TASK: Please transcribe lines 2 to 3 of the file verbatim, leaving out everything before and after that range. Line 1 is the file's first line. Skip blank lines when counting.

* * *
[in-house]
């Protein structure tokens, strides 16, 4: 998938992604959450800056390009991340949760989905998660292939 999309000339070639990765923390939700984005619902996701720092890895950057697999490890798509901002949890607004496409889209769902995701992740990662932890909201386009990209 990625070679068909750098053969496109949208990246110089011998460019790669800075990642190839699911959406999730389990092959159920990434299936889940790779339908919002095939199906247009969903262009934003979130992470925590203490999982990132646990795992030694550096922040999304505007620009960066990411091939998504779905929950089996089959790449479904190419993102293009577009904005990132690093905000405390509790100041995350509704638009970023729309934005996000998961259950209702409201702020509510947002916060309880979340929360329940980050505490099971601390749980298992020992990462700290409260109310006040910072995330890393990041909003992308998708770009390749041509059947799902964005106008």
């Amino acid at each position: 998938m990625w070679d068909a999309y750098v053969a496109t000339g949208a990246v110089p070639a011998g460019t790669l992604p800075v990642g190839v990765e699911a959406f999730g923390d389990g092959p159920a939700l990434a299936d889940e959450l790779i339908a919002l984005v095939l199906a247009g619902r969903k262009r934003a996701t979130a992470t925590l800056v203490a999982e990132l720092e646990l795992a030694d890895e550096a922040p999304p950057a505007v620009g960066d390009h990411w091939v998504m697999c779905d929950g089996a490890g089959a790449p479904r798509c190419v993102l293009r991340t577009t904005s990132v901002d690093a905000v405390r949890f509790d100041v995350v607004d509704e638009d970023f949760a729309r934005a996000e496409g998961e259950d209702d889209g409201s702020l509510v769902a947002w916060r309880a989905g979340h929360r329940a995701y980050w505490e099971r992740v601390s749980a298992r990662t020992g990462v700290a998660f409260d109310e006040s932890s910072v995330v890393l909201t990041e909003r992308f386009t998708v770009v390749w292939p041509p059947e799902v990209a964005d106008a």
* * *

């Protein structure tokens, strides 16, 4: 998938992604959450800056390009991340949760989905998660292939 999309000339070639990765923390939700984005619902996701720092890895950057697999490890798509901002949890607004496409889209769902995701992740990662932890909201386009990209 990625070679068909750098053969496109949208990246110089011998460019790669800075990642190839699911959406999730389990092959159920990434299936889940790779339908919002095939199906247009969903262009934003979130992470925590203490999982990132646990795992030694550096922040999304505007620009960066990411091939998504779905929950089996089959790449479904190419993102293009577009904005990132690093905000405390509790100041995350509704638009970023729309934005996000998961259950209702409201702020509510947002916060309880979340929360329940980050505490099971601390749980298992020992990462700290409260109310006040910072995330890393990041909003992308998708770009390749041509059947799902964005106008």
């Amino acid at each position: 998938m990625w070679d068909a999309y750098v053969a496109t000339g949208a990246v110089p070639a011998g460019t790669l992604p800075v990642g190839v990765e699911a959406f999730g923390d389990g092959p159920a939700l990434a299936d889940e959450l790779i339908a919002l984005v095939l199906a247009g619902r969903k262009r934003a996701t979130a992470t925590l800056v203490a999982e990132l720092e646990l795992a030694d890895e550096a922040p999304p950057a505007v620009g960066d390009h990411w091939v998504m697999c779905d929950g089996a490890g089959a790449p479904r798509c190419v993102l293009r991340t577009t904005s990132v901002d690093a905000v405390r949890f509790d100041v995350v607004d509704e638009d970023f949760a729309r934005a996000e496409g998961e259950d209702d889209g409201s702020l509510v769902a947002w916060r309880a989905g979340h929360r329940a995701y980050w505490e099971r992740v601390s749980a298992r990662t020992g990462v700290a998660f409260d109310e006040s932890s910072v995330v890393l909201t990041e909003r992308f386009t998708v770009v390749w292939p041509p059947e799902v990209a964005d106008a």